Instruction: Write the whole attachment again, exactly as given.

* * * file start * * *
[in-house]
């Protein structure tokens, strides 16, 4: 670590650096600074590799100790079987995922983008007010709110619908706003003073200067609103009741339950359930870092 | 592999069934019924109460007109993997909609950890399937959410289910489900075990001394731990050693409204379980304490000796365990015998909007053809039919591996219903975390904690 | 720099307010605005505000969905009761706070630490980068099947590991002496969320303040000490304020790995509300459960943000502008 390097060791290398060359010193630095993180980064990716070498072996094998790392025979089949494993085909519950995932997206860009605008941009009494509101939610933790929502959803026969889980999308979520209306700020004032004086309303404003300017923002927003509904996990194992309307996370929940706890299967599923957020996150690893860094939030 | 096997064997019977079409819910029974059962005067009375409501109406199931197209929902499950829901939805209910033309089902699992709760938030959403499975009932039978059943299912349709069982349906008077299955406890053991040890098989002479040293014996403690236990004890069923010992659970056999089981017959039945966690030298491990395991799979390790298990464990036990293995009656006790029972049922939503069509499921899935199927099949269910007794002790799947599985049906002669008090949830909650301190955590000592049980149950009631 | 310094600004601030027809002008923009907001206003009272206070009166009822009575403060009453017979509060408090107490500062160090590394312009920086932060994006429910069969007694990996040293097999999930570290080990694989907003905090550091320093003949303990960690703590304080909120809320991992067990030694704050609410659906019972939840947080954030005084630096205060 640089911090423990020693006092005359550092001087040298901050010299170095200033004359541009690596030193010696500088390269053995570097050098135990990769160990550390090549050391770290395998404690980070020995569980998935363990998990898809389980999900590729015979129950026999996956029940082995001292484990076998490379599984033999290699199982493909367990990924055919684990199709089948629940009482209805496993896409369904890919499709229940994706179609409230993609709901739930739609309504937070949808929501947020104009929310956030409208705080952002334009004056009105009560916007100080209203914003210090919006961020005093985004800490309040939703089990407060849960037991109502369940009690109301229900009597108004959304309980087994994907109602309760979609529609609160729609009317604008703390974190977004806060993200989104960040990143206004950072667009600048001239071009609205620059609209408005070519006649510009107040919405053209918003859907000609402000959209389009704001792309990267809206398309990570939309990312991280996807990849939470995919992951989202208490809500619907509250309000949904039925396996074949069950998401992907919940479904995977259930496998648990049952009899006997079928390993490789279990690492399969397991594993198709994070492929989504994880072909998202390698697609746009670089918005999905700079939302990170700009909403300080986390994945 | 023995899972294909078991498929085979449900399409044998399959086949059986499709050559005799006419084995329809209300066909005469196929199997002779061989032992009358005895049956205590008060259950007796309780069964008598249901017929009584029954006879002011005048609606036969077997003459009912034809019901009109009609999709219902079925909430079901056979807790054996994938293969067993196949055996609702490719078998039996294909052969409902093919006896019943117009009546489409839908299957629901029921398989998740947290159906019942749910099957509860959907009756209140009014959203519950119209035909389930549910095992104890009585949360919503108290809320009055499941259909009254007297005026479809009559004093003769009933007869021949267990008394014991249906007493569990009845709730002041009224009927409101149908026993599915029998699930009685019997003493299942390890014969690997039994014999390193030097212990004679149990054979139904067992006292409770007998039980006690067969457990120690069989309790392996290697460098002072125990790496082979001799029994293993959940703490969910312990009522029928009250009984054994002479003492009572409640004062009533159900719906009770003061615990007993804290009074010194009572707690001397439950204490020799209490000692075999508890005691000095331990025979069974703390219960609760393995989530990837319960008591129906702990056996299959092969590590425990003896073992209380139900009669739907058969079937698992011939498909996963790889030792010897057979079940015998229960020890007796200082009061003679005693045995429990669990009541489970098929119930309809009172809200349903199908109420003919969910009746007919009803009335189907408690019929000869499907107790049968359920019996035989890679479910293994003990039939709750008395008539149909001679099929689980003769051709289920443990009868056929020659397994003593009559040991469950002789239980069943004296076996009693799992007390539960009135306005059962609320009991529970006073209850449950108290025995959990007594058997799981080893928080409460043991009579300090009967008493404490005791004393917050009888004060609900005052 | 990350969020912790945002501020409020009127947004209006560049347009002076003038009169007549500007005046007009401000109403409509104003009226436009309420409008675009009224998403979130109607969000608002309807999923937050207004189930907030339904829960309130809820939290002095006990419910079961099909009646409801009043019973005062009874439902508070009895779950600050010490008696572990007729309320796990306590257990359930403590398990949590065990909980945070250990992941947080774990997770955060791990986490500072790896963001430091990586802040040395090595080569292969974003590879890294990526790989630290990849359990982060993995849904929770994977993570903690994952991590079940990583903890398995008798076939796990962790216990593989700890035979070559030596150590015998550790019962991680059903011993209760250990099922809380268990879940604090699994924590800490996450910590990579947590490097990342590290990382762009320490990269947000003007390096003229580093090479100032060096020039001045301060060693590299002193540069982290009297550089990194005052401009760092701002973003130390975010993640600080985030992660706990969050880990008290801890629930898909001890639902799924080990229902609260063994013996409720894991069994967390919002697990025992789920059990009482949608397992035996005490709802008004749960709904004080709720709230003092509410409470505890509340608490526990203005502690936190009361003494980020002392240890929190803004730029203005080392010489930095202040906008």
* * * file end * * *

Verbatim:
[in-house]
């Protein structure tokens, strides 16, 4: 670590650096600074590799100790079987995922983008007010709110619908706003003073200067609103009741339950359930870092 | 592999069934019924109460007109993997909609950890399937959410289910489900075990001394731990050693409204379980304490000796365990015998909007053809039919591996219903975390904690 | 720099307010605005505000969905009761706070630490980068099947590991002496969320303040000490304020790995509300459960943000502008 390097060791290398060359010193630095993180980064990716070498072996094998790392025979089949494993085909519950995932997206860009605008941009009494509101939610933790929502959803026969889980999308979520209306700020004032004086309303404003300017923002927003509904996990194992309307996370929940706890299967599923957020996150690893860094939030 | 096997064997019977079409819910029974059962005067009375409501109406199931197209929902499950829901939805209910033309089902699992709760938030959403499975009932039978059943299912349709069982349906008077299955406890053991040890098989002479040293014996403690236990004890069923010992659970056999089981017959039945966690030298491990395991799979390790298990464990036990293995009656006790029972049922939503069509499921899935199927099949269910007794002790799947599985049906002669008090949830909650301190955590000592049980149950009631 | 310094600004601030027809002008923009907001206003009272206070009166009822009575403060009453017979509060408090107490500062160090590394312009920086932060994006429910069969007694990996040293097999999930570290080990694989907003905090550091320093003949303990960690703590304080909120809320991992067990030694704050609410659906019972939840947080954030005084630096205060 640089911090423990020693006092005359550092001087040298901050010299170095200033004359541009690596030193010696500088390269053995570097050098135990990769160990550390090549050391770290395998404690980070020995569980998935363990998990898809389980999900590729015979129950026999996956029940082995001292484990076998490379599984033999290699199982493909367990990924055919684990199709089948629940009482209805496993896409369904890919499709229940994706179609409230993609709901739930739609309504937070949808929501947020104009929310956030409208705080952002334009004056009105009560916007100080209203914003210090919006961020005093985004800490309040939703089990407060849960037991109502369940009690109301229900009597108004959304309980087994994907109602309760979609529609609160729609009317604008703390974190977004806060993200989104960040990143206004950072667009600048001239071009609205620059609209408005070519006649510009107040919405053209918003859907000609402000959209389009704001792309990267809206398309990570939309990312991280996807990849939470995919992951989202208490809500619907509250309000949904039925396996074949069950998401992907919940479904995977259930496998648990049952009899006997079928390993490789279990690492399969397991594993198709994070492929989504994880072909998202390698697609746009670089918005999905700079939302990170700009909403300080986390994945 | 023995899972294909078991498929085979449900399409044998399959086949059986499709050559005799006419084995329809209300066909005469196929199997002779061989032992009358005895049956205590008060259950007796309780069964008598249901017929009584029954006879002011005048609606036969077997003459009912034809019901009109009609999709219902079925909430079901056979807790054996994938293969067993196949055996609702490719078998039996294909052969409902093919006896019943117009009546489409839908299957629901029921398989998740947290159906019942749910099957509860959907009756209140009014959203519950119209035909389930549910095992104890009585949360919503108290809320009055499941259909009254007297005026479809009559004093003769009933007869021949267990008394014991249906007493569990009845709730002041009224009927409101149908026993599915029998699930009685019997003493299942390890014969690997039994014999390193030097212990004679149990054979139904067992006292409770007998039980006690067969457990120690069989309790392996290697460098002072125990790496082979001799029994293993959940703490969910312990009522029928009250009984054994002479003492009572409640004062009533159900719906009770003061615990007993804290009074010194009572707690001397439950204490020799209490000692075999508890005691000095331990025979069974703390219960609760393995989530990837319960008591129906702990056996299959092969590590425990003896073992209380139900009669739907058969079937698992011939498909996963790889030792010897057979079940015998229960020890007796200082009061003679005693045995429990669990009541489970098929119930309809009172809200349903199908109420003919969910009746007919009803009335189907408690019929000869499907107790049968359920019996035989890679479910293994003990039939709750008395008539149909001679099929689980003769051709289920443990009868056929020659397994003593009559040991469950002789239980069943004296076996009693799992007390539960009135306005059962609320009991529970006073209850449950108290025995959990007594058997799981080893928080409460043991009579300090009967008493404490005791004393917050009888004060609900005052 | 990350969020912790945002501020409020009127947004209006560049347009002076003038009169007549500007005046007009401000109403409509104003009226436009309420409008675009009224998403979130109607969000608002309807999923937050207004189930907030339904829960309130809820939290002095006990419910079961099909009646409801009043019973005062009874439902508070009895779950600050010490008696572990007729309320796990306590257990359930403590398990949590065990909980945070250990992941947080774990997770955060791990986490500072790896963001430091990586802040040395090595080569292969974003590879890294990526790989630290990849359990982060993995849904929770994977993570903690994952991590079940990583903890398995008798076939796990962790216990593989700890035979070559030596150590015998550790019962991680059903011993209760250990099922809380268990879940604090699994924590800490996450910590990579947590490097990342590290990382762009320490990269947000003007390096003229580093090479100032060096020039001045301060060693590299002193540069982290009297550089990194005052401009760092701002973003130390975010993640600080985030992660706990969050880990008290801890629930898909001890639902799924080990229902609260063994013996409720894991069994967390919002697990025992789920059990009482949608397992035996005490709802008004749960709904004080709720709230003092509410409470505890509340608490526990203005502690936190009361003494980020002392240890929190803004730029203005080392010489930095202040906008």